- Epic level: here, we do the so-called rough planning outlining both the most optimistic scenario and the one including all possible issues and deviations. We communicate closely with the client explaining the risks and discussing the estimates. For epic planning, we use the PERT technique allowing estimating the major tasks and milestones. At the epic level, the client approves the general scope of the project.
- Story level: at this level, we isolate the features and components of the expected product and turn them into user stories. The user stories become the source for planning the development sprints. All features to be delivered within a specific sprint are described in detail and their acceptance criteria are determined. In preparing the user stories and defining the features, we prioritize them according to the Kano model.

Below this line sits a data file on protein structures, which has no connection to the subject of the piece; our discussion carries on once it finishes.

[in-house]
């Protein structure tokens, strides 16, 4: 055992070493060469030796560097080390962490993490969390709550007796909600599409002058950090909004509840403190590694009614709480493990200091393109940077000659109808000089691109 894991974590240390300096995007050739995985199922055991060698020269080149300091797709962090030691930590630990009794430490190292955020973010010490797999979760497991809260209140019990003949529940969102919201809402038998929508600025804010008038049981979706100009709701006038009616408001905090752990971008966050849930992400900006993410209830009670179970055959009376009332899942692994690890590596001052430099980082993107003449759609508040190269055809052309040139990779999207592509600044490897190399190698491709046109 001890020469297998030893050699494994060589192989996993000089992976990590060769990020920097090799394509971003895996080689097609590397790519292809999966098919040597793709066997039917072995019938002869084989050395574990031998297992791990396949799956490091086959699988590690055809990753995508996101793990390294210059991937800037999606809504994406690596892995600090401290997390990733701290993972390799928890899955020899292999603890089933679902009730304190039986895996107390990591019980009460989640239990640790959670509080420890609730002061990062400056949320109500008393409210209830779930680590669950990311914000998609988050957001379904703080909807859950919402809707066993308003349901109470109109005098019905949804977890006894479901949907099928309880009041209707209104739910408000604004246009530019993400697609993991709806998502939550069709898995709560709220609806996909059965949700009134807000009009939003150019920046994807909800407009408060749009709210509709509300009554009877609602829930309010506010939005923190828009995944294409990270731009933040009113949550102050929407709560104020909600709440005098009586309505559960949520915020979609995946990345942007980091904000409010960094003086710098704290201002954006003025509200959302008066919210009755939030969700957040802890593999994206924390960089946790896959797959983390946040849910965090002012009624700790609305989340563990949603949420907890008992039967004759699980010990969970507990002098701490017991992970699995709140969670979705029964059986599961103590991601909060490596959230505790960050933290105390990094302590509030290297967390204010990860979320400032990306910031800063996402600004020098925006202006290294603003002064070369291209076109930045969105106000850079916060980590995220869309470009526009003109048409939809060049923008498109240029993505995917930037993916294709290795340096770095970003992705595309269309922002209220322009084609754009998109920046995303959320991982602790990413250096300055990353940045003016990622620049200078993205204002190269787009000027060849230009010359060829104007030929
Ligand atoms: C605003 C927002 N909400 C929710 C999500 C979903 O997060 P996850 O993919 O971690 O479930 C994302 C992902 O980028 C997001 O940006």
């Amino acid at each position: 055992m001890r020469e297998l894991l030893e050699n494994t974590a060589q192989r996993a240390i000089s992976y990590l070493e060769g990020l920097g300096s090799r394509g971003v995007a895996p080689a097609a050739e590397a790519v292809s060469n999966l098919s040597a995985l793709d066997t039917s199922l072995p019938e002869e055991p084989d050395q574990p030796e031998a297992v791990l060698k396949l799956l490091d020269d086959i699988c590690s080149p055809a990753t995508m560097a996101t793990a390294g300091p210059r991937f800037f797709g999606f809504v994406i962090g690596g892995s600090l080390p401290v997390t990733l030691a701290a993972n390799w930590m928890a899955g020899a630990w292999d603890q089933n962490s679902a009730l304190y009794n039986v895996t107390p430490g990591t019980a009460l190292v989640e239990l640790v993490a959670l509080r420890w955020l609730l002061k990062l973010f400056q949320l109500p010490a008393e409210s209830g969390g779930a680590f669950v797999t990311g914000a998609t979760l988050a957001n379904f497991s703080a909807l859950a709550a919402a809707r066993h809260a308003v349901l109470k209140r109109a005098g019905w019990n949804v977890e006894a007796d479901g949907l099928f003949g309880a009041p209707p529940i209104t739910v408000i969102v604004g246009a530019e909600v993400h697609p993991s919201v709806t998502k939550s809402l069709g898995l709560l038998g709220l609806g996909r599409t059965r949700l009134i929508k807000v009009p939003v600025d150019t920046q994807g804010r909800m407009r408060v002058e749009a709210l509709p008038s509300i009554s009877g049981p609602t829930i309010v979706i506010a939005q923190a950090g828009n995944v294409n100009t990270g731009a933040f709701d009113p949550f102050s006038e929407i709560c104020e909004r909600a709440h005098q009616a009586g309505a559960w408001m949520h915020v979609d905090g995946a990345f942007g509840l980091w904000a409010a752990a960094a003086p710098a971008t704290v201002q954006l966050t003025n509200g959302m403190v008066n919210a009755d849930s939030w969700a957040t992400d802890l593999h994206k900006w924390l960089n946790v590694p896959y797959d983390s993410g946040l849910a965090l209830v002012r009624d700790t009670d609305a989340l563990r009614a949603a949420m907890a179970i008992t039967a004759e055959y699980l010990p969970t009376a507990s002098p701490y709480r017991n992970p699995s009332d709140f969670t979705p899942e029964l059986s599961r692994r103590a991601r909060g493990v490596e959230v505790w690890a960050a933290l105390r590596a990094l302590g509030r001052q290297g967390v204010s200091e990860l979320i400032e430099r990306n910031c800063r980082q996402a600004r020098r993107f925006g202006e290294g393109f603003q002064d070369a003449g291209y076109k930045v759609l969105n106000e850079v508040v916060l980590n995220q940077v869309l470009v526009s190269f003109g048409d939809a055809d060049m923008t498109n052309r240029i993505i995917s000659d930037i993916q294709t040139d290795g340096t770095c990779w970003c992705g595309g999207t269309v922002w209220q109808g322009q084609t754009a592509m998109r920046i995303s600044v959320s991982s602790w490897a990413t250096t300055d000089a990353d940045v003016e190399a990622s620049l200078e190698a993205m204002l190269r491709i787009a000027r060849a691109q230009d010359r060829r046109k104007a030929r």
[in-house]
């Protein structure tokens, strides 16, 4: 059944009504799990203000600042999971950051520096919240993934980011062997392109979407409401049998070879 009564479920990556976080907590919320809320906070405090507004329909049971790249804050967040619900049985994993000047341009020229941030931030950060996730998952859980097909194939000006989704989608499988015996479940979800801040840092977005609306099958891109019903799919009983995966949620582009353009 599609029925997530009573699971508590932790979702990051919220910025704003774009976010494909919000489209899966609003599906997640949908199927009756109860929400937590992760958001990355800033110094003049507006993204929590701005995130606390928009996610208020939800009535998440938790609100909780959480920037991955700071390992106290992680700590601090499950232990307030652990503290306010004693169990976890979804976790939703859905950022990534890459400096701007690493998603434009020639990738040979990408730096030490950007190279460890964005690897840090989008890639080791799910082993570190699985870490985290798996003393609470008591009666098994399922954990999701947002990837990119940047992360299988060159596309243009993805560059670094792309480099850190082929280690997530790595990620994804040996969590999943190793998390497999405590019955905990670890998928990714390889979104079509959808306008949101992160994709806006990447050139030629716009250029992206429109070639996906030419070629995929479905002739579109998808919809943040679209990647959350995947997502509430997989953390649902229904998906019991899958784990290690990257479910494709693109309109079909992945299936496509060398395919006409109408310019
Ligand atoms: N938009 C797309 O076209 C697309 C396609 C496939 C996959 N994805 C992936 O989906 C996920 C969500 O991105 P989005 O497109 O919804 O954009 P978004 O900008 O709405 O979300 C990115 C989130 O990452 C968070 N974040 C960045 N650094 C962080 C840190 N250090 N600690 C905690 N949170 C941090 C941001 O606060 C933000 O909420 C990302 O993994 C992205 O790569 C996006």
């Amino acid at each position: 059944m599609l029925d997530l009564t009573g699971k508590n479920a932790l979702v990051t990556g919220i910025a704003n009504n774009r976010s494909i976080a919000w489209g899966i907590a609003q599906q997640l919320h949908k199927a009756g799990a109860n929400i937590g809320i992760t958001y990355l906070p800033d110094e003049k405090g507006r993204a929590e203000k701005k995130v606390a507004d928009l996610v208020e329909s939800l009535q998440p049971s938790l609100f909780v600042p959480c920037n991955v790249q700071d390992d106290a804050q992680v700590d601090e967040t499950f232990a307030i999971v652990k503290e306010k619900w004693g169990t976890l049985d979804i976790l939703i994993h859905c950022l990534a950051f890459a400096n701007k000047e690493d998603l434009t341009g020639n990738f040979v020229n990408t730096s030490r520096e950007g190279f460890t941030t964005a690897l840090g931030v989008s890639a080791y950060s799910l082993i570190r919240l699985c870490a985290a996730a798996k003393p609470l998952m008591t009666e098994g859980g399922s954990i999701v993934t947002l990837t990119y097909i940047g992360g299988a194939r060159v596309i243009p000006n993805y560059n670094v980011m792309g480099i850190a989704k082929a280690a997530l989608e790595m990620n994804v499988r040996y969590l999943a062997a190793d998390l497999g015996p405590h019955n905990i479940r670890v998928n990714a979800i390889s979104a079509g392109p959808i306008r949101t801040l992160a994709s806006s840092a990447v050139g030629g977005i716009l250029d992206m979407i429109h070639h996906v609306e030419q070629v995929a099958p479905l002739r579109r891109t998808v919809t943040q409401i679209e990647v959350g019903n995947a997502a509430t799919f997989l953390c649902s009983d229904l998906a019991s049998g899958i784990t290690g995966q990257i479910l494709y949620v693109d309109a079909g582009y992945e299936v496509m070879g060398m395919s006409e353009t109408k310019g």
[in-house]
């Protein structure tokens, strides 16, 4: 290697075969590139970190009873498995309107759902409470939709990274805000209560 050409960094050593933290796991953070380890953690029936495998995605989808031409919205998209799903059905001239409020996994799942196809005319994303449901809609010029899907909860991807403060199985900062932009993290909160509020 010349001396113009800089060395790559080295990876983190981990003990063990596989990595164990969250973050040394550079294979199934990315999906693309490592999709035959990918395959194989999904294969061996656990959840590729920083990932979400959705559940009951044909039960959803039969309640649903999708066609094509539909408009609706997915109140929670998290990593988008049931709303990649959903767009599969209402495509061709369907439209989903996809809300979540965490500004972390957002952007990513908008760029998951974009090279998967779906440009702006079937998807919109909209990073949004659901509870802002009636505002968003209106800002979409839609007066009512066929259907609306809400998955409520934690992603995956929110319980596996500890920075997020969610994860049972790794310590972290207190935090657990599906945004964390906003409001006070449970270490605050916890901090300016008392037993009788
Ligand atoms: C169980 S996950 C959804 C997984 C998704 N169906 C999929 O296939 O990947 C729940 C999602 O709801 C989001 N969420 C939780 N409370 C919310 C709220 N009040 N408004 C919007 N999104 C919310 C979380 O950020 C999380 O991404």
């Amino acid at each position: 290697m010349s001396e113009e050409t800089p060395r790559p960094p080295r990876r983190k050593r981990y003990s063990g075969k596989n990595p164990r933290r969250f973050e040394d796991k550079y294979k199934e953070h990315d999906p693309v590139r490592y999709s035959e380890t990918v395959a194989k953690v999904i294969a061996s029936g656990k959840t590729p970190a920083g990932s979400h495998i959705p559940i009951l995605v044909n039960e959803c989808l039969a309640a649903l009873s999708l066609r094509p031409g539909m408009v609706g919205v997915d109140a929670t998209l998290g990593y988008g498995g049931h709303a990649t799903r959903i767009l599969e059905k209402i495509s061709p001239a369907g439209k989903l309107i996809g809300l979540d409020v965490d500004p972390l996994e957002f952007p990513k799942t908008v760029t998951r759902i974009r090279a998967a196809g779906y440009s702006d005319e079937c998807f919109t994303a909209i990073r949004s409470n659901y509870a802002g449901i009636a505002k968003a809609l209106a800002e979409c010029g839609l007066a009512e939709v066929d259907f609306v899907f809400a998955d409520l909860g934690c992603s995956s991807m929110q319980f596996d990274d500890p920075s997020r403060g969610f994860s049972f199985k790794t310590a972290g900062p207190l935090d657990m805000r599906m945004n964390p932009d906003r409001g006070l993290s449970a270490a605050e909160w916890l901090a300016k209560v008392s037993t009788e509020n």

- Technical task level: after all features are defined, we translate them into actual technical tasks to be done by the team. We specify tasks for each sprint describing them in detail.
We plan our development in two-week sprints making references between features and sprint number so that it will be easy to see when a particular feature will be available on the staging environment. Such reference method also helps to find when a certain feature was delivered. This model makes planning further sprints easier.
During the development process, we need to keep control over the versions released at the end of each sprint. These versions are not necessarily deployed in production, but we still need to monitor them.
We keep track of versions in Git as well as in the release issues we use to deliver a completed version to staging or production.
Version control in Jira